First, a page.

Tearing your ACL (anterior cruciate ligament) is the most common knee injury, affecting around
Your ACL is a ligament located on the front (anterior) side of your knee. It crosses with another ligament (the posterior cruciate ligament, or PCL) to help stabilize your knee and prevent excessive forward movement of the thigh bone (femur) over the tibia (shin bone).
An ACL tear is commonly identified by a loud “popping” noise at the time of injury, followed by pain and excessive swelling around the knee.
It’s usually caused by sports that involve a lot of turning, twisting, pivoting, jumping, or sudden changes in direction, such as basketball, soccer, football, tennis, or gymnastics. This is also a common injury for “weekend warrior” types who enjoy leisure sports like skiing.
Though it was once an injury that could end sports careers, advances in research and sports medicine have allowed many athletes to return to sports, even those with severe tears.
Treatment for ACL tears will depend on the severity and prognosis.
First, visit your healthcare professional for a thorough physical assessment. This may include musculoskeletal tests such as the Lachman test and pivot-shift test as well as an MRI to confirm the diagnosis of an ACL tear.
In the majority of cases, a person will have a complete or near-complete ACL tear. Sometimes, a partial tear can occur.
If surgery is required, the American Academy of Orthopaedic Surgeons 2022 guidelines recommend ACL reconstruction surgery within 3 months of injury to prevent further cartilage or meniscus damage.
The main types of surgery include:
- ACL reconstruction with an autograph (most common): This procedure is an ACL reconstruction replacing the torn ACL with another ligament that is usually retrieved from the hamstring tendons or patellar (kneecap) tendon. This is known as an autograph.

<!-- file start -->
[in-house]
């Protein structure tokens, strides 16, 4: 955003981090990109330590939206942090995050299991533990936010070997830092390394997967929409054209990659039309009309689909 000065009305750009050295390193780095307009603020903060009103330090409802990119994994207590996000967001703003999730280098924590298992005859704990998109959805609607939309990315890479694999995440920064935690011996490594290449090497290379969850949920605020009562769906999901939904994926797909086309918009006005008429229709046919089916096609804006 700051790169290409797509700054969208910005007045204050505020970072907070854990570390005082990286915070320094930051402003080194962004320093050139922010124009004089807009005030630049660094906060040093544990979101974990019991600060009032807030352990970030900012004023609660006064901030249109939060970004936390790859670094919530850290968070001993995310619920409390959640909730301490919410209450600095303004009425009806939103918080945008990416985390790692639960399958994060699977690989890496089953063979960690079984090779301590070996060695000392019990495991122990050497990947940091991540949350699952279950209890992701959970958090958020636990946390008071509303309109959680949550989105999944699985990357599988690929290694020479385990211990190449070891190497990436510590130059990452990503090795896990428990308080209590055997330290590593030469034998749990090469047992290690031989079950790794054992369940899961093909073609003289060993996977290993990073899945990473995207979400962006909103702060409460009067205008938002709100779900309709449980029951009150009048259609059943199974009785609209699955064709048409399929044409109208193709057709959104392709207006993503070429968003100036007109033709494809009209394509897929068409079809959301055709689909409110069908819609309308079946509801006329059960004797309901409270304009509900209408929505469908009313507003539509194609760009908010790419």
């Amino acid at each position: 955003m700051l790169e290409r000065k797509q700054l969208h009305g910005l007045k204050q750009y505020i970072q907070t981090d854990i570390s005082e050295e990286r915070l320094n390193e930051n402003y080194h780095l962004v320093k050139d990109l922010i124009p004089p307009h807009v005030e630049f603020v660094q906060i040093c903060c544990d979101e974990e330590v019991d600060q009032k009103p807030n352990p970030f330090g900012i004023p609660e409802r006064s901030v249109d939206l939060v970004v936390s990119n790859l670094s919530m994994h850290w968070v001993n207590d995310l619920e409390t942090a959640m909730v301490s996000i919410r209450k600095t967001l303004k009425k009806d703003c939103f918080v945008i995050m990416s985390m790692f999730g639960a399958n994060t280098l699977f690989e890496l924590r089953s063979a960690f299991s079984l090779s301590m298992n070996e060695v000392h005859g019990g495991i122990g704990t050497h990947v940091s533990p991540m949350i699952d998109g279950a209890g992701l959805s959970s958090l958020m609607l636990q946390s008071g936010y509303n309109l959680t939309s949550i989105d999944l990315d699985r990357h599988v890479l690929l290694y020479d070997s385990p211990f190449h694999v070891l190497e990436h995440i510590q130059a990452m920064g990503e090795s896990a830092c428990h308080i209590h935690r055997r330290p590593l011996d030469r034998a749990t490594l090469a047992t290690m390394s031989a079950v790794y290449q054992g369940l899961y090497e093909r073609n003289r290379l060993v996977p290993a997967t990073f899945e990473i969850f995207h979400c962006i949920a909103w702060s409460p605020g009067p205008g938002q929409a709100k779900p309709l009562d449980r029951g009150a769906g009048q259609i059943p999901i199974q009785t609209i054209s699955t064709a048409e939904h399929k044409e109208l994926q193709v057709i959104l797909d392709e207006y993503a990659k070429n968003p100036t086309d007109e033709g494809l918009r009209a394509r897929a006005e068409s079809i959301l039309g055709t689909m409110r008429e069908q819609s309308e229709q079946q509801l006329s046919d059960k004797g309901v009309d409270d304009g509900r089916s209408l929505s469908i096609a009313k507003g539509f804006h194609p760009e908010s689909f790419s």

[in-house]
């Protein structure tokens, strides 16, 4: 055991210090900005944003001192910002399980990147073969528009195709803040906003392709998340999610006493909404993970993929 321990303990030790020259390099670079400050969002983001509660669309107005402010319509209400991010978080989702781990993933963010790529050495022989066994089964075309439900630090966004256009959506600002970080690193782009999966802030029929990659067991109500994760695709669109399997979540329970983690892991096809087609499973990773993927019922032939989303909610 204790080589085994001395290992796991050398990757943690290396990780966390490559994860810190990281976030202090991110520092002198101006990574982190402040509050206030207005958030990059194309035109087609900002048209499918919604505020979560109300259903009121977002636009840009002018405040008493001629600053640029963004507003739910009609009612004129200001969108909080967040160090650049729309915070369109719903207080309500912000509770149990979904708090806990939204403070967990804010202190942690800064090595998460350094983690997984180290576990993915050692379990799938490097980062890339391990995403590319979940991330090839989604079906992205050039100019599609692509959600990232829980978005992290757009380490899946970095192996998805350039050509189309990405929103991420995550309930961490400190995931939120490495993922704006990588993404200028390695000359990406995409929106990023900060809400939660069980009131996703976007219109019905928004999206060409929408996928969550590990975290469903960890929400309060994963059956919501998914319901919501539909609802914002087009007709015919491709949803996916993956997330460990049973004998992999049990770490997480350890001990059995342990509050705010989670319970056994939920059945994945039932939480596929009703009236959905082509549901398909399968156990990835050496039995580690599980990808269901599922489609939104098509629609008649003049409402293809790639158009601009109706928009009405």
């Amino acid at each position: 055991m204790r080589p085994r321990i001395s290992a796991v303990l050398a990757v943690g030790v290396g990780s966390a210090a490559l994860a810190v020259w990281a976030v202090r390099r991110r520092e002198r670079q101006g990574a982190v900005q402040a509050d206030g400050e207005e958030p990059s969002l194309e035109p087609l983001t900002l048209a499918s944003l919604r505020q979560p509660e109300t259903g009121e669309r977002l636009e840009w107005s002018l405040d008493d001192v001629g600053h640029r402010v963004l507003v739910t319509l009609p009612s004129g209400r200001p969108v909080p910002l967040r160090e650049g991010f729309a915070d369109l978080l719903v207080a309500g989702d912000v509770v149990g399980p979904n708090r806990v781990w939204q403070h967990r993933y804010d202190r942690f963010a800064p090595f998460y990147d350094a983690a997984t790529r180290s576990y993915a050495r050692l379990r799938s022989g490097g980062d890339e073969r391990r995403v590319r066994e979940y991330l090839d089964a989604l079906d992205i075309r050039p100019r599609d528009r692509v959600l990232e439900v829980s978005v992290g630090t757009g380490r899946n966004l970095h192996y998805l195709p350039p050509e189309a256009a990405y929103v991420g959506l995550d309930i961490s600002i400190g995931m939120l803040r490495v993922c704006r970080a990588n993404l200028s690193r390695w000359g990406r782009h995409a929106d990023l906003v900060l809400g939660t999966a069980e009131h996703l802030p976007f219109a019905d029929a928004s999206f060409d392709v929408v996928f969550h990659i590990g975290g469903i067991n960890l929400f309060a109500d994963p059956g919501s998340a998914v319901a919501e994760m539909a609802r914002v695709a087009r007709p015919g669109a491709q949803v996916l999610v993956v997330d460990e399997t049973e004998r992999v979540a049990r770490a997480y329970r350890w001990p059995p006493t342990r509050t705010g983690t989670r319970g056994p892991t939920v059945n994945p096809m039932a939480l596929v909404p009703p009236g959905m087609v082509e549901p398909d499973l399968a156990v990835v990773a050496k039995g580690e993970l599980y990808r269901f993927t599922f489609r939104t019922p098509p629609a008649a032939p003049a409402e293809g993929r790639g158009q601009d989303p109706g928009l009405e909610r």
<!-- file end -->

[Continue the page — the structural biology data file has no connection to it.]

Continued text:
- ACL reconstruction with an allograph (less common): This is the same procedure but involves an allograph, which is a ligament from another party (e.g., human cadaver). Due to poorer recovery rates, it’s often reserved for older, active adults.
- ACL repair (least common): ACL repair involves reattaching the currently existing ACL. However, this is less common due to higher risks of reinjury and complications.
- BEAR (bridge-enhanced anterior cruciate ligament restoration) implant: a newer, upcoming approach that was
approved by the FDAin 2020 which uses a protein-based implant with the patient’s blood to help restore ACL tears. While there are promising studieson this procedure, it still requires more research.
More research is currently underway for ACL repair, and many factors go into choosing the right approach for your treatment. Be sure to speak with your healthcare professional about your options.
Choosing to forego surgery
In some cases, a person may decide not to get surgery even when it is indicated. A person can usually perform day-to-day activities but will have difficulty returning to high level activity since a full ACL tear will not heal on its own.
If a person is willing to give up on their sporting activity (or similar ones that involve twisting and pivoting), has a partial ACL tear that can heal on its own, or is at an age where surgery may pose a greater risk, then they may choose to forego surgery.